The House Oversight and Accountability Committee’s Government Operations and the Federal Workforce Subcommittee held a hearing Thursday probing into Federal agency telework and productivity rates, and heard mostly upbeat stories from agency leaders on how pandemic-era telework policies benefited their operations.
Witnesses from four agencies continued to defend their hybrid work policies, with officials from the National Science Foundation (NSF) and NASA noting that their headquarters supported teleworking years before the COVID-19 pandemic sent nearly everyone to work from home.
“For many years NSF has shown that we can embrace telework and flexibility while continuing to excel as the nation’s investor in exploratory, discovery-driven research and use-inspired innovations,” Karen Marrongelle, the agency’s chief operating officer, said. “NSF has had strong telework policies and practices in place since 2004, with over 90 percent of staff utilizing telework flexibilities prior to the pandemic in 2019.”
“It was NSF investments in telework over time – both in the technology that underpins it and the training of staff and supervisors to ensure it is productive – that allowed the agency to pivot quickly to a virtual environment during the pandemic without seeing a reduction in productivity,” Marrongelle added.
NASA’s Associate Administrator for the Mission Support Directorate, Bob Gibbs, expressed a similar sentiment, noting that the space agency has supported teleworking since 2014 with about 98 percent of employees utilizing a telework agreement.
“Before the pandemic, it was not unusual for employees to telework one or two days a week,” Gibbs said. “With only minor changes, NASA’s telework and remote policies remain the same today as they were in 2014.”
“In March 2020, NASA was able to quickly move its workforce to mandatory telework status by utilizing long-standing telework practices and by capitalizing on previous strategic investments in our information technology infrastructure,” he continued, “Thus, NASA was never closed during the COVID-19 pandemic.”
Gibbs said that a hybrid workforce has been beneficial to NASA by allowing “tremendous opportunity” for the agency to remain competitive in the modern job market. For example, Gibbs noted that a hybrid environment has increased talent-sharing among NASA’s nine geographically dispersed centers without employees having to physically move.
The Department of Homeland Security’s (DHS) Deputy Under Secretary for Management, Tex Alles, said that since July 2023, 73 percent of the agency’s workforce reports in person every day, while 85 percent report in person half the time.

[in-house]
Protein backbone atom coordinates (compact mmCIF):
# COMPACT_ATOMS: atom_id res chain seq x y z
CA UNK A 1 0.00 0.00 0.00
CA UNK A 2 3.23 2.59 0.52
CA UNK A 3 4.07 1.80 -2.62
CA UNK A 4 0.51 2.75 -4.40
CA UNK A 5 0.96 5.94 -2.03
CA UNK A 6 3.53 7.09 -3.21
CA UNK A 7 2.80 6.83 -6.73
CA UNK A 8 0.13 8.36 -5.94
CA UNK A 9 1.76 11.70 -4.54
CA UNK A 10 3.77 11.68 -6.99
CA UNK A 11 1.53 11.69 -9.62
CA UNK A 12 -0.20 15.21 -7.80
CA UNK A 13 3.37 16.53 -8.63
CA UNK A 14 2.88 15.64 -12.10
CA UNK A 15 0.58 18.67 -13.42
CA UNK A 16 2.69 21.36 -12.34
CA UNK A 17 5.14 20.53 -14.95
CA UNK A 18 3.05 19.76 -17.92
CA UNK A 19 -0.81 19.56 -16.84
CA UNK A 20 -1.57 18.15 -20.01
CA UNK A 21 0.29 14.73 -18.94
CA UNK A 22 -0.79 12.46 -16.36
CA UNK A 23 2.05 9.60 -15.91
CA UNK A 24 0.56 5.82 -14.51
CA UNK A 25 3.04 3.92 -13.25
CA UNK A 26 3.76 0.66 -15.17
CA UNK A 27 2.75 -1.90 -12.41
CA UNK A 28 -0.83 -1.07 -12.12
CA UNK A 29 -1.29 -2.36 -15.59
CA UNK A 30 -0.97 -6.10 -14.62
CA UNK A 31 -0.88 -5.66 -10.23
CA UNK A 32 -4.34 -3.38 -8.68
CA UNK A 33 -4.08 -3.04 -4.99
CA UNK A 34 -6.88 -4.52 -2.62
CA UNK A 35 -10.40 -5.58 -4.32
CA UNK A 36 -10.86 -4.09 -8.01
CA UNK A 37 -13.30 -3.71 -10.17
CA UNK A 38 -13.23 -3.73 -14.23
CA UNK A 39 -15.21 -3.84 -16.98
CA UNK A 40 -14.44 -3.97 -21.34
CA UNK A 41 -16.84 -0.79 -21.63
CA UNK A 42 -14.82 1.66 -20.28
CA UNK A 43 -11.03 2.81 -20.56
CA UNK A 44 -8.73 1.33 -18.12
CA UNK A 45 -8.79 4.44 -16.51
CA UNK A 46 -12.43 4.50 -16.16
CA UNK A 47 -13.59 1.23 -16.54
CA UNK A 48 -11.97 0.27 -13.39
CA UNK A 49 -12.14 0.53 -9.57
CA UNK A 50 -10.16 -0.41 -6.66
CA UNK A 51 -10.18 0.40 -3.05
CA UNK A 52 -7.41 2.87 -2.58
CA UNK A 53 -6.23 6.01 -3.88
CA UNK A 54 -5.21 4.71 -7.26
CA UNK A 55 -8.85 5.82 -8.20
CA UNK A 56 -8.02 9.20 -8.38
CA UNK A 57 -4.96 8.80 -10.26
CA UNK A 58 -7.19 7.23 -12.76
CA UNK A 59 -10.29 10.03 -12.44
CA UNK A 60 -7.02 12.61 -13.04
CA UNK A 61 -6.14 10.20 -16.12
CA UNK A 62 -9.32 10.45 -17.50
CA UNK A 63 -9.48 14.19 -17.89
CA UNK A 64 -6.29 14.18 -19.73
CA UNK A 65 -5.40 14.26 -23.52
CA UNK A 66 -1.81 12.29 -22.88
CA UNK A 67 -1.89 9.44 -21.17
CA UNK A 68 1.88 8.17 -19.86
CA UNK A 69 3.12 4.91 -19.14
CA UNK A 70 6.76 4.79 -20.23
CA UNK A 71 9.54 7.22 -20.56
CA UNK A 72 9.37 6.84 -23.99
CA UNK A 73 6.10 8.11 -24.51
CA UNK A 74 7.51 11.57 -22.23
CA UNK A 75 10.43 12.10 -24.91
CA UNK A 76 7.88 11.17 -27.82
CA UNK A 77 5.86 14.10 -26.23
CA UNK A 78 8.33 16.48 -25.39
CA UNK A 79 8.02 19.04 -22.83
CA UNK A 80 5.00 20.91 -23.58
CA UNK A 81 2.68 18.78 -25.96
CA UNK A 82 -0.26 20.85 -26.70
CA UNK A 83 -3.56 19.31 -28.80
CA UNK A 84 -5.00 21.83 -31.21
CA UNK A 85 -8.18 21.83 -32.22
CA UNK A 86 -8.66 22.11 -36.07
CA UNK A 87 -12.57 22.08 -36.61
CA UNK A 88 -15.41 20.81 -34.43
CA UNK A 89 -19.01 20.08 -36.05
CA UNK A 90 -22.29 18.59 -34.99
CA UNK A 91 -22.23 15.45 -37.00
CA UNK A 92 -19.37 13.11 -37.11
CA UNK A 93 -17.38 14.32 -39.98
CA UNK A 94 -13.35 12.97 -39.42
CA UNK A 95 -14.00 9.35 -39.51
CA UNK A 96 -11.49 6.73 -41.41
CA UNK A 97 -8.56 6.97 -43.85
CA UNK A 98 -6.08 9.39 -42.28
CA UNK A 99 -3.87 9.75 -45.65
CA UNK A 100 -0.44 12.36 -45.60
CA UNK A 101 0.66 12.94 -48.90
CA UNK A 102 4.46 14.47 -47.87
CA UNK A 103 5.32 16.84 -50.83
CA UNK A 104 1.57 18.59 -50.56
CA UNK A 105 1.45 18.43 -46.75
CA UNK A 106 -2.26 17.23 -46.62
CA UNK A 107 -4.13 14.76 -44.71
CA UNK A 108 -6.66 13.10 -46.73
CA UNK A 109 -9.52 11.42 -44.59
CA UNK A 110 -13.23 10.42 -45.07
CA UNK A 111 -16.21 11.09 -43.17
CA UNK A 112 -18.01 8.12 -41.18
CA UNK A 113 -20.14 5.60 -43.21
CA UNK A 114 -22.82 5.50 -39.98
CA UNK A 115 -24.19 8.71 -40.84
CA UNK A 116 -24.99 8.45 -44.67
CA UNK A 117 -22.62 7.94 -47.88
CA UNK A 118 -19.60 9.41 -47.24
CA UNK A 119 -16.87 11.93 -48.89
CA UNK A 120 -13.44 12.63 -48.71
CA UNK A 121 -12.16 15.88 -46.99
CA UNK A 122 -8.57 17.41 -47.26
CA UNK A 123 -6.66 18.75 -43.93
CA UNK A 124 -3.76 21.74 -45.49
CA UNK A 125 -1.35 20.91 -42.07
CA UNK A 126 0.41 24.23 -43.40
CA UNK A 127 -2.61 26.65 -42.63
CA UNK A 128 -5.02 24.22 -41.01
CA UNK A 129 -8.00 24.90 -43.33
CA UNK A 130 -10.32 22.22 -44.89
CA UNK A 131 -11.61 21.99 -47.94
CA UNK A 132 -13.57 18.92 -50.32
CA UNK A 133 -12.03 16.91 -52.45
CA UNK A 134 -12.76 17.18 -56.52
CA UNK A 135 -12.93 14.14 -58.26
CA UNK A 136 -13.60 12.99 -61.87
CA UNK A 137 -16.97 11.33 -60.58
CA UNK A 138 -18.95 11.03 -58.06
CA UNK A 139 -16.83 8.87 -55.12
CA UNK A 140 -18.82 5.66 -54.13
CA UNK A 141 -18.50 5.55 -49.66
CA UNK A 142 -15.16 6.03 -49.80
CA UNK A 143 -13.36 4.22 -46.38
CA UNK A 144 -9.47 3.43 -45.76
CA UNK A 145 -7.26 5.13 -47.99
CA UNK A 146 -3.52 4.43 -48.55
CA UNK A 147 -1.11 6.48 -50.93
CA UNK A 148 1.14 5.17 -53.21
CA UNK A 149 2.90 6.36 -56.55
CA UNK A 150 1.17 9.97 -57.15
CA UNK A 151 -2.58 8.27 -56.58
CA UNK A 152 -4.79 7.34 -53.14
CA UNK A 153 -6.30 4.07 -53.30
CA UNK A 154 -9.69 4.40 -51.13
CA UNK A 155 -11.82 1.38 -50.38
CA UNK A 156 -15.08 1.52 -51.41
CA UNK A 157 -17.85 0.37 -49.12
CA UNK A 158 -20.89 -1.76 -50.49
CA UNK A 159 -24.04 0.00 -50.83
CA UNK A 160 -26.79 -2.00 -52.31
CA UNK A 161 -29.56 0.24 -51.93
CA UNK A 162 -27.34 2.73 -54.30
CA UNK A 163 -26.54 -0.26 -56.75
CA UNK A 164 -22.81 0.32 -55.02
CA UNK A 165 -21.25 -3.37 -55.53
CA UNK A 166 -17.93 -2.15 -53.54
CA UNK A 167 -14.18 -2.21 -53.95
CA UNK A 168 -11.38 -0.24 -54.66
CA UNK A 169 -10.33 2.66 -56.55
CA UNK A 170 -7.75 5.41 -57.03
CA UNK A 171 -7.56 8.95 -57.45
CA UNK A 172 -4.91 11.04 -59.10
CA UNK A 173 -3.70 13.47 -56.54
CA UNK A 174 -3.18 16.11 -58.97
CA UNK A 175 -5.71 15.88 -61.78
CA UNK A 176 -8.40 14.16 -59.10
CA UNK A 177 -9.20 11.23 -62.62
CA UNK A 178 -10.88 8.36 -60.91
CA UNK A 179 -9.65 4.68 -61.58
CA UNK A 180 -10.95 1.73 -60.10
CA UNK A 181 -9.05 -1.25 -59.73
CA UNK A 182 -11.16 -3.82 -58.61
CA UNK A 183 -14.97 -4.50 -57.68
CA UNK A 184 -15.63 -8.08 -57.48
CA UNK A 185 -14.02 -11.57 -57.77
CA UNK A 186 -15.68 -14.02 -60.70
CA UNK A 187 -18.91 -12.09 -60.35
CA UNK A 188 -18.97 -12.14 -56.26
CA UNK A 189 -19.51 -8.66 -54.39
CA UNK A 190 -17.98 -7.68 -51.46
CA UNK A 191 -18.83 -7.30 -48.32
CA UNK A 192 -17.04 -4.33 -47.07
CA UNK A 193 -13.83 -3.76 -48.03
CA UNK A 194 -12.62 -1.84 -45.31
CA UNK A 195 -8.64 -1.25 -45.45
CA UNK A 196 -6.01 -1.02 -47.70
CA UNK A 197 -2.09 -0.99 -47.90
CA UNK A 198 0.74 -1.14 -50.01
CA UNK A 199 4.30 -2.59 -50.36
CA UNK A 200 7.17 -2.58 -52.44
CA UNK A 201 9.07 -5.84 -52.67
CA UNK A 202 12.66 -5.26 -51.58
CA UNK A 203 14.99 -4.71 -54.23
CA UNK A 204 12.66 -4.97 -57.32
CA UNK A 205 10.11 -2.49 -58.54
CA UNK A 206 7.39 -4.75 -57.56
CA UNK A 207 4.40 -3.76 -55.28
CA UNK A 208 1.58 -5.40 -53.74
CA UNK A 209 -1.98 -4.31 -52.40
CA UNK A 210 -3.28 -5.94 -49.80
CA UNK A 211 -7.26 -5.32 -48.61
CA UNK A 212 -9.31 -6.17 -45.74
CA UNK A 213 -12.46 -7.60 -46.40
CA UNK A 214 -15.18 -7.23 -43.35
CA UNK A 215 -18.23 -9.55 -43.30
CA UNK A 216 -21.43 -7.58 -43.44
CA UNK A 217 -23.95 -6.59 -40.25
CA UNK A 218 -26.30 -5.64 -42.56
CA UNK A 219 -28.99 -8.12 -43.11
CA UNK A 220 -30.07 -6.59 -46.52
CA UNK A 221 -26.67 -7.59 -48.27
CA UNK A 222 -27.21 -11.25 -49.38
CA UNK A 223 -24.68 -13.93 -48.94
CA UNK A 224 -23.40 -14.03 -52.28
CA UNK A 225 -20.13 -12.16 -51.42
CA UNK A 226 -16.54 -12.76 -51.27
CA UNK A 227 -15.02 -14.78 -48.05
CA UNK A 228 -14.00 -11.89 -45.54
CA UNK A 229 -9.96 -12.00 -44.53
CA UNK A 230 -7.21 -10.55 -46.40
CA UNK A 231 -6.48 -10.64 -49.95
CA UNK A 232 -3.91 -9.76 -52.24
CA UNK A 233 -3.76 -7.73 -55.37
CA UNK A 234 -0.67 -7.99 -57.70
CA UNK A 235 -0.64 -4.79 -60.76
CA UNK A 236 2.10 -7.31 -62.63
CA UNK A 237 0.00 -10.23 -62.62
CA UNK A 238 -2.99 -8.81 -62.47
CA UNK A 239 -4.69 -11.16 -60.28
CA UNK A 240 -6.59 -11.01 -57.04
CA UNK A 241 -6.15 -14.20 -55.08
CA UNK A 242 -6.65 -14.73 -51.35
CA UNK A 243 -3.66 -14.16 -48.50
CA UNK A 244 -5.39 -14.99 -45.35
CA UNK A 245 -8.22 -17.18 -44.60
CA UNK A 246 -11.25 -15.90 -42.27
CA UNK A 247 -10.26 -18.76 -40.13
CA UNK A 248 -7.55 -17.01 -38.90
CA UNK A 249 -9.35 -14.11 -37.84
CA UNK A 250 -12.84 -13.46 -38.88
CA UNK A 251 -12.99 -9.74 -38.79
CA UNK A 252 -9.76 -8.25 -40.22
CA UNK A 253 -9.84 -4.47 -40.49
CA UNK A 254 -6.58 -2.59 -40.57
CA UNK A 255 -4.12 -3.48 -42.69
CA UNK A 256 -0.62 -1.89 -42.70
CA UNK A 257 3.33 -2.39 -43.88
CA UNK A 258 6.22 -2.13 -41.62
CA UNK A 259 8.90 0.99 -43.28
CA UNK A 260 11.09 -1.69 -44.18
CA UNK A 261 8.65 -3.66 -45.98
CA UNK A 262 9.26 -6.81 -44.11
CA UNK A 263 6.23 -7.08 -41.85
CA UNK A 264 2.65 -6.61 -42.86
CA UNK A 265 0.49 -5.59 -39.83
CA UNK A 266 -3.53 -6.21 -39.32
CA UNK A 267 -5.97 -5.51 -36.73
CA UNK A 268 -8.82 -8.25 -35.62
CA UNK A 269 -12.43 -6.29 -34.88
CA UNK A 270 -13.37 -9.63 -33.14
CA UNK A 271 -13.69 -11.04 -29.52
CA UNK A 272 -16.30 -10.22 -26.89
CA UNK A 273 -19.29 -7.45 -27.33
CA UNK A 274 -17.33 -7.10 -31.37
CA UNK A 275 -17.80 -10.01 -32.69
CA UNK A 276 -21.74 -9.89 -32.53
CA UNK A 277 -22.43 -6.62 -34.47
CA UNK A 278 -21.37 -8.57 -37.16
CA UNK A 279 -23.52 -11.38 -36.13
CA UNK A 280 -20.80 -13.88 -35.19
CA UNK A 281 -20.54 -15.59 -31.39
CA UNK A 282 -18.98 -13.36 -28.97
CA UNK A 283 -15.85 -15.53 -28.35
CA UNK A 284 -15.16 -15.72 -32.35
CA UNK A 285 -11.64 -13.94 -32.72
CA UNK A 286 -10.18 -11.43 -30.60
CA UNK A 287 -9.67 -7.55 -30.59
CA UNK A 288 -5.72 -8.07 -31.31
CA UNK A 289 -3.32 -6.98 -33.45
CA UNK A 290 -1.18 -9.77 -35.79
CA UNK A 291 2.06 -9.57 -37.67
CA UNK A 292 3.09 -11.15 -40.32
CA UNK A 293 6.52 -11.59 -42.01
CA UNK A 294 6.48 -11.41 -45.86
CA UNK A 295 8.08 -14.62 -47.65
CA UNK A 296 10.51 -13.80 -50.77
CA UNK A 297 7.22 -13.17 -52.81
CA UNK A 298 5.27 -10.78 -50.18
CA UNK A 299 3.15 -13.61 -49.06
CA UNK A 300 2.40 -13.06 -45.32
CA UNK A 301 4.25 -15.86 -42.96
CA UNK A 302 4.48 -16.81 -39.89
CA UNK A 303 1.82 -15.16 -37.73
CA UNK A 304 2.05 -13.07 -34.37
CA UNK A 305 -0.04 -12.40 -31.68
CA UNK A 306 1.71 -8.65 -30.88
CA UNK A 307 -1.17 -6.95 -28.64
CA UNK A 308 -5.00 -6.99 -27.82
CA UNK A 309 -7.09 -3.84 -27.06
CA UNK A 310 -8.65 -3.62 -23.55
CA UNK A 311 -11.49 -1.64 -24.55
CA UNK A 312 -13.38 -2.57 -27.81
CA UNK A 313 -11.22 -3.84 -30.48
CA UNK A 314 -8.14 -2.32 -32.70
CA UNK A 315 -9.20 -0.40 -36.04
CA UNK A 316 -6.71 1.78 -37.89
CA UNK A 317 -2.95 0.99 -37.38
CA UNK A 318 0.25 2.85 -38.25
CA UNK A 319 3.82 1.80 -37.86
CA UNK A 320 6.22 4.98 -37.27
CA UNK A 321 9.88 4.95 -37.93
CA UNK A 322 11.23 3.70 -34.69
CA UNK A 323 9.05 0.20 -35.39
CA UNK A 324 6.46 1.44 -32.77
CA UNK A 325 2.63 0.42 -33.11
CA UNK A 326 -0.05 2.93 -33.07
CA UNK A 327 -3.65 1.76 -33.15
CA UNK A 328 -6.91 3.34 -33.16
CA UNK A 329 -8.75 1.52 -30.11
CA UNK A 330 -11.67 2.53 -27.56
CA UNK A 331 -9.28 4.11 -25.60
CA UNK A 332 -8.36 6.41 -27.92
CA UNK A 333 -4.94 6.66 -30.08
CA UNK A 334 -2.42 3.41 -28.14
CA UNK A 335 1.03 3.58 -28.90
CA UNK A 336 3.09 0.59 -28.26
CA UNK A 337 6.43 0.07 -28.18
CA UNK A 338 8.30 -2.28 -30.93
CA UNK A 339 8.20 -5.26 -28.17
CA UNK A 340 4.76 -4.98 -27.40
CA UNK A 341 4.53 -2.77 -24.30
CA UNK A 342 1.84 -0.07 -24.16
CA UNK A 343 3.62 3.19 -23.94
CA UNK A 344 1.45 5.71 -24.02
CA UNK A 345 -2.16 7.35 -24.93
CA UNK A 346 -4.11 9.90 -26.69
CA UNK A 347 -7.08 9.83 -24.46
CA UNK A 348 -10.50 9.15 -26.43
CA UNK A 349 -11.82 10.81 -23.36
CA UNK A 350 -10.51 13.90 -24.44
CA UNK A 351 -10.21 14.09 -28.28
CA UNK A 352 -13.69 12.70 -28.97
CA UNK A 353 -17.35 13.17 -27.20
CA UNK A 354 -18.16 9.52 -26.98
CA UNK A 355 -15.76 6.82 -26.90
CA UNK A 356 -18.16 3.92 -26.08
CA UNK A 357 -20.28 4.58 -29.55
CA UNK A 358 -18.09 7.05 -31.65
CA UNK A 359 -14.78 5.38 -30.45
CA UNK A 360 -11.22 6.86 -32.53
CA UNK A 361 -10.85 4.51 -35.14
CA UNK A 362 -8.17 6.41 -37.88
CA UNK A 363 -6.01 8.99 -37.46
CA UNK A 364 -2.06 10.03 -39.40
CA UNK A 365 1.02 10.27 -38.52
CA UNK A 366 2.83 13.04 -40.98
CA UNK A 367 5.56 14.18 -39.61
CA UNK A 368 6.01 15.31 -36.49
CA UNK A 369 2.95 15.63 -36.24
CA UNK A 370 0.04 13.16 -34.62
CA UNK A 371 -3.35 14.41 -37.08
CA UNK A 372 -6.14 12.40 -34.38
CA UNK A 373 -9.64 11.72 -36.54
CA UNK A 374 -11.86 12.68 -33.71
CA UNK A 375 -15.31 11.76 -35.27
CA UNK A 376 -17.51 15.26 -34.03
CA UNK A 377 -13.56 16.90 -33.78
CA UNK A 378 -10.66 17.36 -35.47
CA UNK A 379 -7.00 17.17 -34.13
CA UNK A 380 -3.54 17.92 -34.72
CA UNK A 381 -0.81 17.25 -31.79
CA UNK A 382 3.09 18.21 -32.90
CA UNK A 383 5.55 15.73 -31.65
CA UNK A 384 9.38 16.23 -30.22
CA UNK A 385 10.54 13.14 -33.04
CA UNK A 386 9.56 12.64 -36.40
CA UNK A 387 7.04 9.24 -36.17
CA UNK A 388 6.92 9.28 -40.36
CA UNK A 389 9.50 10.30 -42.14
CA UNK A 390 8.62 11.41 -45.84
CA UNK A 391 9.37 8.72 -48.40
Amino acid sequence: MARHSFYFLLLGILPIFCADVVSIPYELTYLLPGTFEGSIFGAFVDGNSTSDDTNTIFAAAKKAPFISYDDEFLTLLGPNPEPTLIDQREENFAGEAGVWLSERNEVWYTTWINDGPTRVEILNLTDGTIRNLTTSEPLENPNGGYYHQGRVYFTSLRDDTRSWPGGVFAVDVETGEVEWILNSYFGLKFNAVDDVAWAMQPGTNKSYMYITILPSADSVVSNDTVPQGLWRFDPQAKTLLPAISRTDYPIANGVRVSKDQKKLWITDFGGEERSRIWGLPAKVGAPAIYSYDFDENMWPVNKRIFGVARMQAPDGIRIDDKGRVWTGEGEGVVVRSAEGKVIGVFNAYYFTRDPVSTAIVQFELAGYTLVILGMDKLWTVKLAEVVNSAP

Additionally, Alles told the subcommittee that teleworking policies have allowed DHS to significantly reduce its real property footprint and create flexible space that is more easily adapted to how employees work.
“For example, in FY 2023, we reduced our footprint in the NCR [National Capitol Region] by 450,000 rentable square feet, achieving a cost avoidance of nearly $16 million annually,” Alles said. “Our goal of fewer buildings, better buildings is good for our workforce, good for the DHS mission, and good for the taxpayer.”
Teleworking has also given the Nuclear Regulatory Commission (NRC) the opportunity to reduce its office footprint, the agency’s Executive Director for Operation Dan Dorman said.
“The footprint in three of our four regional offices is expected to decrease by approximately 50 percent by the end of fiscal year 2025,” Dorman said.
NRC touted that teleworking has also given the agency the opportunity to enhance its IT systems to enable the staff to productively engage as a hybrid workforce effectively and securely.
“NRC teleworking employees have been provided a standard image agency laptop with multiple security tools, including full-disk encryption, multi-factor authentication for secure authenticated access, and a full-time virtual private network tool, which activates at initial access and encrypts network traffic,” Dorman said. “These solutions enable secure network access for our staff to agency technology and information assets and Federal records systems and repositories.”
Many Federal agencies have recently passed out post-pandemic telework policies – like the Department of Veterans Affairs and the Office of Personnel Management – that still allow employees to spend about half of their time at home, embracing a hybrid Federal workforce.